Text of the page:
Since the pandemic began, there have many studies conducted around the world of the impact on household finances, consumption, savings and balance of spending between online and offline. Below is a list of studies by country:
- Levelling Down and the COVID-19 Lockdowns: Uneven Regional Recovery in UK Consumer Spending: New study by John Gathergood, Fabian Gunzinger, Benedict Guttman-Kenney, Edika Quispe-Torreblanca and Neil Stewart
- Consumption in the time of Covid-19: Evidence from UK transaction data – Surico et al (2020)
- The distributional impact of the pandemic – Hacioglu et al (2020)
- Consumer spending responses to the COVID-19 pandemic: An assessment of Great Britain – Chronopoulos et al (2020)
- Income protection policy during COVID-19: evidence from bank account data – Delestre et al (2020)
- The effects of coronavirus on household finances and financial distress – Bourquin et al (2020)
- How does household spending respond to an epidemic? Consumption during the 2020 Covid-19 pandemic – Baker et al (2020a)
- Income, liquidity, and the consumption response to the 2020 economic stimulus payments – Baker et al (2020b)
- Do stay-at-home orders cause people to stay at home? Effects of stay-at-home orders on consumer behavior – Alexander and Karger (2020)
- How did COVID-19 and stabilization policies affect spending and employment? A new real-time economic tracker based on private sector data – Chetty et al (2020)
- The COVID-19 shock and consumer credit: Evidence from credit card data – Horvath et al (2020)
- Initial impacts of the pandemic on consumer behavior: Evidence from linked income, spending, and savings data – Bachas et al (2020)
- Measuring the effects of the COVID-19 pandemic on consumer spending using card transaction data – Dunn et al (2020)
- Income and poverty in the COVID-19 pandemic – Han et al (2020)
- Tracking the Covid-19 crisis with high-resolution transaction data – Carvalho et al (2020)
- Consumption in Spain during the state of alert: An analysis based on payment card spending – González Mínguez et al (2020)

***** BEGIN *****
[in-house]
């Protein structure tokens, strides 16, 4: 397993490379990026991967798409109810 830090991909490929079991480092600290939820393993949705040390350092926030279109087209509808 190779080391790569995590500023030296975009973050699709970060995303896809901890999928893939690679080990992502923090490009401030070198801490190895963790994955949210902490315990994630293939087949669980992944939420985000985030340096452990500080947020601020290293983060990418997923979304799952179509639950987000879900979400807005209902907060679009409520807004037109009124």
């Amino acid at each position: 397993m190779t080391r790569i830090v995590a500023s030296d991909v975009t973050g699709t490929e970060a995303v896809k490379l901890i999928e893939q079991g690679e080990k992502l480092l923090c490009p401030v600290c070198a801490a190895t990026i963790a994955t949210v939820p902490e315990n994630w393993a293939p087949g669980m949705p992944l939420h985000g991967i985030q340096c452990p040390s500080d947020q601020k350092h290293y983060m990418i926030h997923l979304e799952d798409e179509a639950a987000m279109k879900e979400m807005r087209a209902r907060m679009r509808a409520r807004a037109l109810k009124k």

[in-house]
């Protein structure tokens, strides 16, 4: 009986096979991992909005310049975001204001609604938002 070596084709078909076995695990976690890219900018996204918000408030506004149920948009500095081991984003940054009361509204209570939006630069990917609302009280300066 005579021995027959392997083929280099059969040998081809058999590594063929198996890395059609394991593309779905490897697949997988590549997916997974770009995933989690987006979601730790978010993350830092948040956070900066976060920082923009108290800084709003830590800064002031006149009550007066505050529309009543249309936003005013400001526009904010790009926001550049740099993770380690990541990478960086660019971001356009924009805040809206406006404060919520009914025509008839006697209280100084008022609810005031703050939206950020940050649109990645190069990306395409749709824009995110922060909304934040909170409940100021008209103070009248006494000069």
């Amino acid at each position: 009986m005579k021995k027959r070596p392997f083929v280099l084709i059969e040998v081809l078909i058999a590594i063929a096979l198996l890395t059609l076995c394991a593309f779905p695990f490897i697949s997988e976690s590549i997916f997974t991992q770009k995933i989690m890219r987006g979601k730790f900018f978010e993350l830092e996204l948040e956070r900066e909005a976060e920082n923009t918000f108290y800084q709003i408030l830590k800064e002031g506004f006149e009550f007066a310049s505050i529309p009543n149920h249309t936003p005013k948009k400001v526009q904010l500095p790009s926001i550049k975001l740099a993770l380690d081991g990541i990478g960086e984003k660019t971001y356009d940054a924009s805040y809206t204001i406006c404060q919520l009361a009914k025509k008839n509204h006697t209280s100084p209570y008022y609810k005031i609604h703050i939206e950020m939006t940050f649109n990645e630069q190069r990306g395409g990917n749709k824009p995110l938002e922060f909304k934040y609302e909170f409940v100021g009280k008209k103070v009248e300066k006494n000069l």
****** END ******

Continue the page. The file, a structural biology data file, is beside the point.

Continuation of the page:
- Consumer responses to the COVID-19 crisis: Evidence from bank account transaction data – Andersen et al (2020a)
- Pandemic, shutdown and consumer spending: Lessons from Scandinavian policy responses to COVID-19 – Andersen et al (2020b)
- Consumers’ mobility, expenditure and online-offline substitution response to COVID-19: Evidence from French transaction data – Bounie et al (2020)
- The impact of the COVID-19 pandemic on consumption: Learning from high frequency transaction data – Chen et al (2020)
- Online consumption during the COVID-19 Crisis: Evidence from Japan – Watanabe and Omori (2020)
- COVID-19 and the demand for online food shopping services: Empirical evidence from Taiwan – Chang and Meyerhoefer (2020)
- Weighting bias and inflation in the time of Covid-19: Evidence from Swiss transaction data – Seiler (2020)
- Consumption and geographic mobility in pandemic times: Evidence from Mexico – Campos-Vazquez and Esquivel (2020)
- What and how did people buy during the Great Lockdown? Evidence from electronic payments – Carvalho et al (2020)
- Emergency loans and consumption: Evidence from COVID-19 in Iran – Hoseini and Beck (2020) and Hoseini and Valizadeh (2020)
Who are UK experts on this question?
- John Gathergood, Professor at University of Nottingham
- Benedict Guttman-Kenney, University of Chicago Booth School of Business
- Neil Stewart, Professor of Behavioural Science at Warwick Business School, University of Warwick
- Paolo Surico, Professor at London Business School